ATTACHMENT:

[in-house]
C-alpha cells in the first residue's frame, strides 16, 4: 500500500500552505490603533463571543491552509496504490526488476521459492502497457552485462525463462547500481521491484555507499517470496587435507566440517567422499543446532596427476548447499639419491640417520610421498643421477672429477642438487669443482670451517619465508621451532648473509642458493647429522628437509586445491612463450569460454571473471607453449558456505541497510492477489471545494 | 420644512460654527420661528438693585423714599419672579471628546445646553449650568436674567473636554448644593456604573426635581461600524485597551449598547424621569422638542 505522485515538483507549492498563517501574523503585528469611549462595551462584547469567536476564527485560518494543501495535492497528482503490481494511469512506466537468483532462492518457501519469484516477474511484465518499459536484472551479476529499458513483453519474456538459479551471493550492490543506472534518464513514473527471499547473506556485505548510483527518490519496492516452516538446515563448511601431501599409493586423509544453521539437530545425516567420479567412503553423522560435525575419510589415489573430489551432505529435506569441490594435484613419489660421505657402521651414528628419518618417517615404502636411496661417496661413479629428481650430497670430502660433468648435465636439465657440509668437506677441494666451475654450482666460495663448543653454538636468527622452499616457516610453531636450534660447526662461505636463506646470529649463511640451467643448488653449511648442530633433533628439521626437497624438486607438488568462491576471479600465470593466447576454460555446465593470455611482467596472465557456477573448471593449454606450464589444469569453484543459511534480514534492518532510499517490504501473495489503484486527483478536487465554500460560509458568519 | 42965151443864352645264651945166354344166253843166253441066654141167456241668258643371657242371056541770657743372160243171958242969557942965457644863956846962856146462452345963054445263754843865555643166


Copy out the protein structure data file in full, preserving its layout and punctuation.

[in-house]
C-alpha cells in the first residue's frame, strides 16, 4: 500500500500552505490603533463571543491552509496504490526488476521459492502497457552485462525463462547500481521491484555507499517470496587435507566440517567422499543446532596427476548447499639419491640417520610421498643421477672429477642438487669443482670451517619465508621451532648473509642458493647429522628437509586445491612463450569460454571473471607453449558456505541497510492477489471545494 | 420644512460654527420661528438693585423714599419672579471628546445646553449650568436674567473636554448644593456604573426635581461600524485597551449598547424621569422638542 505522485515538483507549492498563517501574523503585528469611549462595551462584547469567536476564527485560518494543501495535492497528482503490481494511469512506466537468483532462492518457501519469484516477474511484465518499459536484472551479476529499458513483453519474456538459479551471493550492490543506472534518464513514473527471499547473506556485505548510483527518490519496492516452516538446515563448511601431501599409493586423509544453521539437530545425516567420479567412503553423522560435525575419510589415489573430489551432505529435506569441490594435484613419489660421505657402521651414528628419518618417517615404502636411496661417496661413479629428481650430497670430502660433468648435465636439465657440509668437506677441494666451475654450482666460495663448543653454538636468527622452499616457516610453531636450534660447526662461505636463506646470529649463511640451467643448488653449511648442530633433533628439521626437497624438486607438488568462491576471479600465470593466447576454460555446465593470455611482467596472465557456477573448471593449454606450464589444469569453484543459511534480514534492518532510499517490504501473495489503484486527483478536487465554500460560509458568519 | 42965151443864352645264651945166354344166253843166253441066654141167456241668258643371657242371056541770657743372160243171958242969557942965457644863956846962856146462452345963054445263754843865555643166